Wednesday, 7 April 2010

The Audacity of Dopes

Merry fucking Christ, the media launched their election frenzy as full pelt. From now until May, probably longer, we'll have nothing but tedious bullshit on the news, in the papers and in various partisan blogs.

After the hundredth dreadful and tenuous metaphor on BBC News last night I gave up interest in the early coverage. That's not to say I'm not interested a t all, but by comparison 'The One Show' seemed like a fucking documentary. Let's hope that the party leaders don't decide that Adrian Chiles and Christine Bleakley's sofa is the place to campaign, although wedging them between items about leeches and diseased cat shit would be quite fitting.

I'll probably regain interest once it stops being so fevered and ridiculous. Or should that be 'if'. Actually who am I kidding, I won't be able to avoid it without getting rid of TV, burning the modem and barricading the doors.

They're trying to turn it into the media circus that the US elections are, making it all about imagine and personalities rather than policies. And there's probably a section of the population that likes this sort of shit, but not a big section. At a time when trust in politicians is at an all time low (and that's saying something) it's going to be hard to stomach a month of wall to wall lies and spin.

There's every chance I'll watch the live debates, in the same way I'll slow down to have a gleg at the scene of an accident. The fact that it was Sky News who did most of the bullying to make it happens tells you a lot about how they feel it will go, considering News Corp have already come out in favour of the Tories. Cameron is probably the most media savvy of the party leaders, and it's going to take a sterling performance from the other two to make any headway. He'll have been watching Obama's performances from 2008 on loop. He's not as cool a customer as Obama though - he makes it look easy and natural, whereas Cameron always seems to be trying too hard (WebCameron anyone?). Clegg is a bit of an unknown quantity (quite literally for some people), but it's Brown who will mostly likely struggle under the glare of the studio lights.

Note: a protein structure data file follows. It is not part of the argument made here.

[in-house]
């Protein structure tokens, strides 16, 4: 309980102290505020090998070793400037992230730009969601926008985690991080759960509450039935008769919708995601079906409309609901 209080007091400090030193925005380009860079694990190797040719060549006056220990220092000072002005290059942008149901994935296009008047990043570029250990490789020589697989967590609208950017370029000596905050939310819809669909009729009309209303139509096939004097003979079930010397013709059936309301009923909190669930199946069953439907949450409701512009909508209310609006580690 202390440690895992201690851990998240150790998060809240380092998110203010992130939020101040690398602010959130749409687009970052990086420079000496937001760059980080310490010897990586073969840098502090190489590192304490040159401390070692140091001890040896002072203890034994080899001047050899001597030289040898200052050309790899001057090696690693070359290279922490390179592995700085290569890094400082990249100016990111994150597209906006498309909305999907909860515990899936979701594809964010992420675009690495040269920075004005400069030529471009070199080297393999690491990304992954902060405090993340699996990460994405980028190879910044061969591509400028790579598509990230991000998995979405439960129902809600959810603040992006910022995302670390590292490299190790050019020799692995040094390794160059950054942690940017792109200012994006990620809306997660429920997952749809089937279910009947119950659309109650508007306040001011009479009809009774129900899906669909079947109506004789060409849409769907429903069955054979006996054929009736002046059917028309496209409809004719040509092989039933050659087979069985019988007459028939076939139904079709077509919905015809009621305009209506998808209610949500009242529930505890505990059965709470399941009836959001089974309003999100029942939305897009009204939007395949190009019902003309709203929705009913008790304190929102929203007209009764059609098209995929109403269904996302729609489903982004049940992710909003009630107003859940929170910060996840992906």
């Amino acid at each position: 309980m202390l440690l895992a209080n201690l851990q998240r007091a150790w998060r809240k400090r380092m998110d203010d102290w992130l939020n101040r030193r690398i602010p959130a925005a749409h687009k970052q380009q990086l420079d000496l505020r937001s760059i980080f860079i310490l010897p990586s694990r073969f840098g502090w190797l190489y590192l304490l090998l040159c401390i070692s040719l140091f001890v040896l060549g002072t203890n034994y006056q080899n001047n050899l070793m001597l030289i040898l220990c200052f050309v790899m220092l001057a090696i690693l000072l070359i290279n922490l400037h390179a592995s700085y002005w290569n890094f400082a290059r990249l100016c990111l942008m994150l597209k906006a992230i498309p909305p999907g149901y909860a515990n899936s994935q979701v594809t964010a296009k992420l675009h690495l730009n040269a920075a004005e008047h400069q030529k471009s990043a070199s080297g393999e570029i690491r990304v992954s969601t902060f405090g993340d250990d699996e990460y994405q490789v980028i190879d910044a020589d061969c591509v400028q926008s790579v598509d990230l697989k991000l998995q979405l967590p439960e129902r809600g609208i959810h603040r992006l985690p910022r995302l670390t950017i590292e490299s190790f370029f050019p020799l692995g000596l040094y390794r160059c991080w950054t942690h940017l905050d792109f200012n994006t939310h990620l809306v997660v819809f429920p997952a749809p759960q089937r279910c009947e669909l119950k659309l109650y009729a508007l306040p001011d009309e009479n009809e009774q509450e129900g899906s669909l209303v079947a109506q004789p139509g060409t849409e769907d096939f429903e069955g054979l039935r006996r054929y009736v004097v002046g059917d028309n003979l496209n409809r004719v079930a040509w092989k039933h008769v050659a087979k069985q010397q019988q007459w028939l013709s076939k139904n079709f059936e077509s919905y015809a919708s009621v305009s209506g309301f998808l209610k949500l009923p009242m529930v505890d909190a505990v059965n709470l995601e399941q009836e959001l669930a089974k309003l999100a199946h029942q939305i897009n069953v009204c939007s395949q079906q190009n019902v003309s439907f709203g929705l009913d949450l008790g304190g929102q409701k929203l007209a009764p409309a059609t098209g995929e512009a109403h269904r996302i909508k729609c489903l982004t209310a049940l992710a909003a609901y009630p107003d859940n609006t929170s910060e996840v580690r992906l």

Considering the hatchet job the papers have done on Brown and Labour in the last few years it comes as a surprise that Labour are anywhere near the Tories in the polls. It would be nice to have what is constantly referred to as a 'hung' parliament, or what the rest of Europe calls a coalition government. There's a fair few countries who operate quite nicely with such a thing, such as Germany. I'd rather the Lib Dems were keeping one of the others in check, and I think Vince Cable probably has more public trust than any of the parties leaders or cabinet and shadow cabinet members - him as Chancellor in a coalition government is probably the best case scenario.

I tend to vote for a candidate as much as a party, since that's how our system actually works (note to tabloid editors...), although that's increasingly difficult in this day and age.

Last time around I was in the Withington ward, where John Leech ran a nasty campaign for the Lib Dems mostly involving lies about Christies, a specialist cancer hospital, being 'closed by Labour'. And they were outright lies, the sort of 'make the bastard deny it' shit that has been used in politics for too long - it became the agenda, and it worked, outing the sitting Labour MP who've been there since the 80s. It put me right off him, although he's not done a terrible job since getting elected. If I see any such bullshit this time around my few readers can expect to see an angry post about whichever lying bastard is responsible.

What I'm not going to do is tell you who to vote for. I'm not stupid enough to think a lone voice on a blog with a tiny readership will make a difference.

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